Located in Knivsta, it is the first school in Sweden in a ‘passive’ building, with heating provided by the energy produced in the building. Accommodates 540 students.
The problem is not that the industry lacks reporting capacity. Large issuers, like sovereigns and SSAs have the resources to produce good reporting, and the quality is already high. The problem, of course, is standardisation, argues Lindblom.
“Aggregating reports is hard work. As soon as you start doing it, you realise that the reports are very different in standards. We need a more efficient way to bring more transparency to the portfolio, so that we can discuss with issuers how they intend to invest the proceeds,” Lindblom says.
“Thankfully, we see a lot of development in this area. We have seen initiatives both from issuers and bondholders. The 2017 Position Paper on Green Bond Impact Reporting by a group of Nordic issuers was a particularly welcome development. We think it is very positive when groups of issuers come together and agree on a standard.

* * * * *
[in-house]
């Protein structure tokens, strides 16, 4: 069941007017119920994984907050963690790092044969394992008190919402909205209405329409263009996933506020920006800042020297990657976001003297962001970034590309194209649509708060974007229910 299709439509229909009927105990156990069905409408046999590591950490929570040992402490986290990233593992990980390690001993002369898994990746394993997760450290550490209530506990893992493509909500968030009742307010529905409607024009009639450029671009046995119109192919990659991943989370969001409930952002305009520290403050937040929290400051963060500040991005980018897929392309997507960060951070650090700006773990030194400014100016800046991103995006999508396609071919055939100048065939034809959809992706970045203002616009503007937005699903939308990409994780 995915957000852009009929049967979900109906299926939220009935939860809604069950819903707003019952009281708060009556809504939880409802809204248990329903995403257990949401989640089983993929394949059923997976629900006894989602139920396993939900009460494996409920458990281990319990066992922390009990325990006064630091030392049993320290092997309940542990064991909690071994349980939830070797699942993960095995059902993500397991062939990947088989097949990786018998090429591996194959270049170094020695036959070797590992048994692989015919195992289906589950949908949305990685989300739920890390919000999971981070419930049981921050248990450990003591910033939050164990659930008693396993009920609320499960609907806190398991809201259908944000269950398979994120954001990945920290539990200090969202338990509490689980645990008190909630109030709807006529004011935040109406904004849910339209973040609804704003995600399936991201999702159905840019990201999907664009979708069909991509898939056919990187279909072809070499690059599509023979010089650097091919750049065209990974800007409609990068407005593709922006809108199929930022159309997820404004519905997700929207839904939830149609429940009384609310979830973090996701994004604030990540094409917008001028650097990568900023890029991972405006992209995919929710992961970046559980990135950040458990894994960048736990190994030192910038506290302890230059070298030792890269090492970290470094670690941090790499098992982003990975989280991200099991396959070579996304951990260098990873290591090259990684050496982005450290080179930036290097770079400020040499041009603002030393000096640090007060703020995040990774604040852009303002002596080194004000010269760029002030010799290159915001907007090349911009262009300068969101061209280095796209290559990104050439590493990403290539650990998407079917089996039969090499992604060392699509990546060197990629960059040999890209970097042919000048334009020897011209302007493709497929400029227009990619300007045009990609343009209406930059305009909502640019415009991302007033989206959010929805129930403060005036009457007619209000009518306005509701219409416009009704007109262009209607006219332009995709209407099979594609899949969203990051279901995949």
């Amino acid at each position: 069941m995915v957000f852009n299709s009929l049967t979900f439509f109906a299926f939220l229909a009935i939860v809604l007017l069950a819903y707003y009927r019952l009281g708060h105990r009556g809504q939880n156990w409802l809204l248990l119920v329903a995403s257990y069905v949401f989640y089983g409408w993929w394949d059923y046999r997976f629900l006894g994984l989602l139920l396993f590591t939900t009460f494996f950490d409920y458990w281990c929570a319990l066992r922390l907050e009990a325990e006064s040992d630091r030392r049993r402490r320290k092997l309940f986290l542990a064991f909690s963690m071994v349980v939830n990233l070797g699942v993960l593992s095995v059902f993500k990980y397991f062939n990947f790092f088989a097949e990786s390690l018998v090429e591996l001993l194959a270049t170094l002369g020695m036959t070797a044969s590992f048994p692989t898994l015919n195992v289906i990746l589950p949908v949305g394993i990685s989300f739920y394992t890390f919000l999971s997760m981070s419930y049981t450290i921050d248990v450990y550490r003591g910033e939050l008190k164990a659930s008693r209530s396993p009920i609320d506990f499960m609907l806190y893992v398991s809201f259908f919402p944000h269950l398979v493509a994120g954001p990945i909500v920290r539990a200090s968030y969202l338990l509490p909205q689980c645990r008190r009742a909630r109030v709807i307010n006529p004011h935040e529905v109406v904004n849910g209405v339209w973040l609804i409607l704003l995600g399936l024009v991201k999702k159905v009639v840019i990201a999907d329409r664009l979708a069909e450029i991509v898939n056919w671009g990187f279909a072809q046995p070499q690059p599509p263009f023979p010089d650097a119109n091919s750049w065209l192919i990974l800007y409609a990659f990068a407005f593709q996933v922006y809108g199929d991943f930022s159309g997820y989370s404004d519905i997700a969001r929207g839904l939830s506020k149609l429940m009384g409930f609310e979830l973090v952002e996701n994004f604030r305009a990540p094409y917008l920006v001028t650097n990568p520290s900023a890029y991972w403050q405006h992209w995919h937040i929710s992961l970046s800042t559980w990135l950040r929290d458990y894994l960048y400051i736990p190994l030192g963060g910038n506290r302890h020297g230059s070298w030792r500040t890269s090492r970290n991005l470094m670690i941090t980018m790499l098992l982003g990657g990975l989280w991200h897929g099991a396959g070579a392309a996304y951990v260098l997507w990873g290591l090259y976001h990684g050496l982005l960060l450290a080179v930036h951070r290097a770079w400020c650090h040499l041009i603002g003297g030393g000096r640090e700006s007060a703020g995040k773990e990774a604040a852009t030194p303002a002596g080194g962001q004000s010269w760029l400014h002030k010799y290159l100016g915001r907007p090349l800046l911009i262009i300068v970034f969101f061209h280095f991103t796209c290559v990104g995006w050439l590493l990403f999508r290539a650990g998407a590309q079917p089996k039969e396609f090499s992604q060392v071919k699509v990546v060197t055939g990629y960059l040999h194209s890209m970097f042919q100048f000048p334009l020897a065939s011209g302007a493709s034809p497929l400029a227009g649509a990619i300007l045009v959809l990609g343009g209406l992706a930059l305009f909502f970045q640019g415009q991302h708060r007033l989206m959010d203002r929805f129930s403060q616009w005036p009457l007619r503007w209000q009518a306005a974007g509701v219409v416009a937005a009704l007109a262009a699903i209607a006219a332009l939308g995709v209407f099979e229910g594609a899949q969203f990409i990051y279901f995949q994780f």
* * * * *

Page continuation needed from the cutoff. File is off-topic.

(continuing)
“With investor-led initiatives, there is a risk that every investor adds their flavour to the reporting framework, which can be troublesome for issuers – for instance, if they are asked to report on a large range of different key performance indicators [KPIs].”
From this perspective, the European Union’s taxonomy for sustainable activities can be viewed as a positive development, according to Lindblom.
“We expect that it will help the market become more mature. It should raise interest in sustainability as a whole. It could drive the development of a framework around the UN’s Sustainable Development Goals [SDGs] and foster collaboration among industry actors aimed at improving reporting,” he says.
The ultimate result would be more issuance of green bonds and green fixed-income, especially since the demand from investors is increasing, as is interest by the general public. “There are many different forces at play, and the perception of what is green is evolving and becoming more nuanced,” Lindblom says.